Quote of the Month

When love and skill work together, expect a miracle. John Ruskin

Sunday, March 12, 2023

There's Magic In The Melody

We are time travelers when notes from a certain song reach our ears.  Those notes take us back to people, places, and events.  We remember where we were, who we were with, and how those songs were sung or played for us.  In this respect, music is magic.  It is everywhere if we listen.

It whistles through the masts of "on the hard" sailboats in winter.  It splashes on the sandy shore when waves roll across the lake.  It floats from branch to branch when chickadees and cardinals call to each other in the morning.  For this reason, music is a bridge, too, between us and what surrounds us daily as well as to our past. Bravo, Little Bird! (A Paula Wiseman Book, Simon & Schuster Books for Young Readers, February 21, 2023) written by Annie Silvestro with artwork by Ramona Kaulitzki is the heartwarming story of an old man and the bond his music makes with a bird.  Their relationship transcends death in a truly beautiful tribute to the power of music, family, and friendship.

The old man and his wife lived high on a hill.  Each
day, notes from the old man's piano drifted out the
window, down the hill, and into the valley below.

A small bird, Little Bird, heard every note.  Those notes lead her from the valley to the old man's window.  She built her nest outside that window.  Soon Little Bird joined the old man in making music.  The old man exclaimed,

Bravo, Little Bird!

Each day Little Bird would serenade the old man playing on his piano as the old woman painted next to her husband.  Before long, a boy, the couple's grandson, came for a visit.  When introduced to him, Little Bird sang a celebratory tune.

The house on the hill was filled with melodies as the grandson learned everything he could about making music from his grandfather. Little Bird warbled and the old woman hummed along.  Where do you think all this music went?  It whirled around on currents of air, winding down to the valley.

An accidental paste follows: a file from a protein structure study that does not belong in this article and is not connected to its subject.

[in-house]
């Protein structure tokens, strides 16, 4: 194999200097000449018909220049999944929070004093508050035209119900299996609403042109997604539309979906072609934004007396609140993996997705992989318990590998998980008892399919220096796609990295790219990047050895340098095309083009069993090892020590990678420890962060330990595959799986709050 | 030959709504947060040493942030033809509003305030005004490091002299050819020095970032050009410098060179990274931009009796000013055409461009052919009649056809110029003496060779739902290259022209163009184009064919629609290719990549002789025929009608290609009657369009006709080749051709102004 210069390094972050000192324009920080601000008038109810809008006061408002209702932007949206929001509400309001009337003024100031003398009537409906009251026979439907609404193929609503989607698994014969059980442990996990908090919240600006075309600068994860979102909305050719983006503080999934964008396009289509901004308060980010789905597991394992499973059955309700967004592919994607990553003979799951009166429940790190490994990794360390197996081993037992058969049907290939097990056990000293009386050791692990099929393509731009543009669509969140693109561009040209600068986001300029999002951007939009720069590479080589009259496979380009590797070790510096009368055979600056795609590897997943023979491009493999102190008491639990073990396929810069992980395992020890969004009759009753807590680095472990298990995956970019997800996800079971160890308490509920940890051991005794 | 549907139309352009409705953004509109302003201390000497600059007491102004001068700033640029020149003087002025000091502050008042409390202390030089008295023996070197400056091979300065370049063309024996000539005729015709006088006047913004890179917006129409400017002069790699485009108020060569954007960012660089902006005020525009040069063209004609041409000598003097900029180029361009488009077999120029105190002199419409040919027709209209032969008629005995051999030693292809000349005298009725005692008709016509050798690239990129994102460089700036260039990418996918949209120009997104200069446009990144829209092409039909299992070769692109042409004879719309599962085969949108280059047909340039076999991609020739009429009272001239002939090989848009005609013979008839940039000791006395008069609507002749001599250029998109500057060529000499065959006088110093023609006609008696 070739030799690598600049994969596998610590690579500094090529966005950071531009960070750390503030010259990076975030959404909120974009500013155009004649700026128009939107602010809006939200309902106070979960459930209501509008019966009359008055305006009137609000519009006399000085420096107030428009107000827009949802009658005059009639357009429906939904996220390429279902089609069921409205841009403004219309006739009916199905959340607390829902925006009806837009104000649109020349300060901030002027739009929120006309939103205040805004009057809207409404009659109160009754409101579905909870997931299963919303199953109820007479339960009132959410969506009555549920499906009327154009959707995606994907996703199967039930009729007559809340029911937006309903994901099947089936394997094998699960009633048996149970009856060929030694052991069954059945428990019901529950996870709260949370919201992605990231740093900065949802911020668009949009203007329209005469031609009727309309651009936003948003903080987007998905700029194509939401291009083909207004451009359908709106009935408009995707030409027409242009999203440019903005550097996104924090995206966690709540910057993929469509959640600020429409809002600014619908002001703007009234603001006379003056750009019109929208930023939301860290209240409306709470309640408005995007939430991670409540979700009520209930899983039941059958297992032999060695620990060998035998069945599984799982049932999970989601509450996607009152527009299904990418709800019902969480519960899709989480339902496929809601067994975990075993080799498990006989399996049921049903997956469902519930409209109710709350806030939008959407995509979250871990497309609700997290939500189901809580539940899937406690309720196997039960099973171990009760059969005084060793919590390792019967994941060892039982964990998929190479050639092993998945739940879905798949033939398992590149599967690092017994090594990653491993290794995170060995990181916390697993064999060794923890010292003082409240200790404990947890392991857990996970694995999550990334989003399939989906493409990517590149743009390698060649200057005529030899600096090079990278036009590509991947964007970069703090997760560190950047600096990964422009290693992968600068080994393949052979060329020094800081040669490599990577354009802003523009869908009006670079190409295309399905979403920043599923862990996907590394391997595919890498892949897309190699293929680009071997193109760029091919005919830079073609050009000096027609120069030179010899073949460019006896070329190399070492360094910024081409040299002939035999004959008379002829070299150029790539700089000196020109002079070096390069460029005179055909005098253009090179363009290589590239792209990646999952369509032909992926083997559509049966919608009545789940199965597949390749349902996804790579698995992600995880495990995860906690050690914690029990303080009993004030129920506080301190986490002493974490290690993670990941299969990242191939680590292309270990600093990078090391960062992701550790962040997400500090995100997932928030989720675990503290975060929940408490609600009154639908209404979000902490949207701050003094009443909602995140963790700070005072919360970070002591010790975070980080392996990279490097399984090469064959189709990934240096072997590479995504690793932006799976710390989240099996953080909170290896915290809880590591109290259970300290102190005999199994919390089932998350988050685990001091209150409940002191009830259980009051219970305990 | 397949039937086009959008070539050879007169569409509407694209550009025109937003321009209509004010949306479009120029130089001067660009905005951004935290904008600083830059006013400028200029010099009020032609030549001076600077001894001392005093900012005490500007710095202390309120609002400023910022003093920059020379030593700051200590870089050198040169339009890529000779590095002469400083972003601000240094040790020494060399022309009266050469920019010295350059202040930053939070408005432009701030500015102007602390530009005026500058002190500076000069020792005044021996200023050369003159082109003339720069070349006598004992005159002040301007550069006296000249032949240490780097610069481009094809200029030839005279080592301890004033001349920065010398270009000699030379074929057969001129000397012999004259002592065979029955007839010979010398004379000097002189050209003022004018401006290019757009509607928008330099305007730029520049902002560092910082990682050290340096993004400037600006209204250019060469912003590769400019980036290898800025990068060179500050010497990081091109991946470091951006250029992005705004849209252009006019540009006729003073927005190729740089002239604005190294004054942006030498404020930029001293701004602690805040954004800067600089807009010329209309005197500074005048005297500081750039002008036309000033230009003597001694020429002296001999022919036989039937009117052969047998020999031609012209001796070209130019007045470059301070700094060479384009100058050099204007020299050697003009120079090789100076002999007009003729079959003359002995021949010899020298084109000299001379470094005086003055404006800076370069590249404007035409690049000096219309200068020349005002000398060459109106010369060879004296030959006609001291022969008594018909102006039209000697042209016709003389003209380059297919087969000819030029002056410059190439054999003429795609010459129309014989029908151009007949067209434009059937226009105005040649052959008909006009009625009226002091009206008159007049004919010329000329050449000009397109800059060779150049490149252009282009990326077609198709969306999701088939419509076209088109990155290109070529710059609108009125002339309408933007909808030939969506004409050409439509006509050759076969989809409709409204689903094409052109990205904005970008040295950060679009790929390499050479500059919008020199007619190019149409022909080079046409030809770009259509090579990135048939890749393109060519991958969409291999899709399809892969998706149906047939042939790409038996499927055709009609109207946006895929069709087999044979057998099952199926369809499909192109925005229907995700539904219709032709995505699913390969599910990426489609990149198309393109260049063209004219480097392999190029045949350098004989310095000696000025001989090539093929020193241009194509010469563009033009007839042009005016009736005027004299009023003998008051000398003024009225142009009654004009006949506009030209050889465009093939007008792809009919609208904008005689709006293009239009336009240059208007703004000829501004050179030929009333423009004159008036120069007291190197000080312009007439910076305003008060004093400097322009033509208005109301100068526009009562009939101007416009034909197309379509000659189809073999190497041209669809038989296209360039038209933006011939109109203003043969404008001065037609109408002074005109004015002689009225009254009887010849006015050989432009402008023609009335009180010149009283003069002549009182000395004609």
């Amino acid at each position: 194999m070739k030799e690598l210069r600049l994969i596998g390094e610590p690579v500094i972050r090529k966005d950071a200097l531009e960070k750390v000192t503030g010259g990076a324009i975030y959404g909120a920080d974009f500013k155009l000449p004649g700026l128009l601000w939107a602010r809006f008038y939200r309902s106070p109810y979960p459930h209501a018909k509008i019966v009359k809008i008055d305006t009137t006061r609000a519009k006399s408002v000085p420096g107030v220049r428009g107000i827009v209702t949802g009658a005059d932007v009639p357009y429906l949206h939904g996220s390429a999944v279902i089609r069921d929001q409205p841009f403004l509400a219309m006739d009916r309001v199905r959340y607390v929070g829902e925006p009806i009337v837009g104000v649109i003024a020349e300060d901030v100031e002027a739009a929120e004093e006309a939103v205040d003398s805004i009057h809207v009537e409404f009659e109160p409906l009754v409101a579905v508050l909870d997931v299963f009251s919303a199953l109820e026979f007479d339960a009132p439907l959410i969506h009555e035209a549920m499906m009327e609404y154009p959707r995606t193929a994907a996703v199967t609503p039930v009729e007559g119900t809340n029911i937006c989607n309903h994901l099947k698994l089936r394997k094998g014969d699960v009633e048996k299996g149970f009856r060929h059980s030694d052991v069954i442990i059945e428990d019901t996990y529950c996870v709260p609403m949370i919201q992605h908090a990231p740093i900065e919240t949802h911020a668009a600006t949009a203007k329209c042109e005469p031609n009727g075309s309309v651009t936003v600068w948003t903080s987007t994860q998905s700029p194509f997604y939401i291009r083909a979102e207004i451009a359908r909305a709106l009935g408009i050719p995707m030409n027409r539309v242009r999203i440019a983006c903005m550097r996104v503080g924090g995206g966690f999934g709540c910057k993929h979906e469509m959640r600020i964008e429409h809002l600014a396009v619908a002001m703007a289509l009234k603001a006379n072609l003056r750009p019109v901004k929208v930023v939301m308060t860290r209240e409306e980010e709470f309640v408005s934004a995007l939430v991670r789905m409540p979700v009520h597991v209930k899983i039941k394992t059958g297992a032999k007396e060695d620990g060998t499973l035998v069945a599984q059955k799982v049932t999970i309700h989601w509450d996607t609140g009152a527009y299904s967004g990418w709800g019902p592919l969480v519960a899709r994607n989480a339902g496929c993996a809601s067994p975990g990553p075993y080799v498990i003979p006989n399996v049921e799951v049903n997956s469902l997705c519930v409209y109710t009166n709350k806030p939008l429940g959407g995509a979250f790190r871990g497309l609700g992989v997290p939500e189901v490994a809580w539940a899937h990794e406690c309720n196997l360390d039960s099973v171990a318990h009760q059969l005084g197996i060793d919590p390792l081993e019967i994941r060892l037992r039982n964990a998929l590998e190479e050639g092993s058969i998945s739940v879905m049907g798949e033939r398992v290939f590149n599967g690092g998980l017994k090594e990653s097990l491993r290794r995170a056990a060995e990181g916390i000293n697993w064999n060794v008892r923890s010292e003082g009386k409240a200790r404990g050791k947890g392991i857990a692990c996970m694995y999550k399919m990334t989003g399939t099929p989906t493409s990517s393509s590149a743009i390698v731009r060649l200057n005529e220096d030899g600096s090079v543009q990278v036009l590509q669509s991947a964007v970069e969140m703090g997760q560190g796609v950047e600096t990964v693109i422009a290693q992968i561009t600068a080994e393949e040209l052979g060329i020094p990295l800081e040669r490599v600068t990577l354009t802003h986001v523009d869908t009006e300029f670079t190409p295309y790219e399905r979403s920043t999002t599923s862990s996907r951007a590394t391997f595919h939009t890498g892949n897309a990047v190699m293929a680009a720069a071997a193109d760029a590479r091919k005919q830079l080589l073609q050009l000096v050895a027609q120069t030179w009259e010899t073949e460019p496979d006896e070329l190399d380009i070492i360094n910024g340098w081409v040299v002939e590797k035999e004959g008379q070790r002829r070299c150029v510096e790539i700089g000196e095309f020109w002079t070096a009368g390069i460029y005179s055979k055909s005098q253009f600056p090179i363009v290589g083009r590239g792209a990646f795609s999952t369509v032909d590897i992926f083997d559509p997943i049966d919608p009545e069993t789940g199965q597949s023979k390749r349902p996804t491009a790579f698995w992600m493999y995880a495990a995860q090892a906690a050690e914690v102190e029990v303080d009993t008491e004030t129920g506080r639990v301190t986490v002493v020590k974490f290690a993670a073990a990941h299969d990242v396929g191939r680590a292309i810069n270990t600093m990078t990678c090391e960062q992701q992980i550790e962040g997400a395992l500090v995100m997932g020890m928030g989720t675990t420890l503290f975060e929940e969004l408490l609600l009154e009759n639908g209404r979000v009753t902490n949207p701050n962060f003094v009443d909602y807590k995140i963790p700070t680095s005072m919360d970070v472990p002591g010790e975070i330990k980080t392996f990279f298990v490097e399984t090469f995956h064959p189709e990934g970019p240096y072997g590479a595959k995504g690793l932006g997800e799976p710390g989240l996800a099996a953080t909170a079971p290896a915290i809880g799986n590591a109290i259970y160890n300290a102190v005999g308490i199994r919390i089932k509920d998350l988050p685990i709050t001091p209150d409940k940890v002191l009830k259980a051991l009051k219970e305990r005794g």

During this time, Little Bird had three babies, the boy grew bigger, and the old man grew older.  The boy played the piano in his grandfather's place as Little Bird and her babies sang.  One morning there was no music except for a single sorrow-filled note by Little Bird.  Little Bird, her babies, the boy and his grandmother simply did not have the heart for making music.

Down in the valley, a cardinal missed the music.  Traveling to the hilltop, the cardinal heard from Little Bird about what happened.  Curious from this encounter, Little Bird flew to the valley.  What she heard there, gave her an idea.  In the evening, the boy and his grandmother stepped outside, hearing a symphony of sound, all the music, all the songs, previously played by the old man.  It was enchanting!  (Who do you think made that music?)

Like your favorite pleasant place or cozy comforter, the words in this story penned by Annie Silvestro wrap around you and send your soul soaring. She uses alliterative word combinations and repeating phrases to fashion a welcoming cadence. Whenever an individual masters a musical melody, the word 


is used as praise and encouragement.  The right amount of dialogue is blended into the narrative to make the story more intimate for readers.  Here is a passage.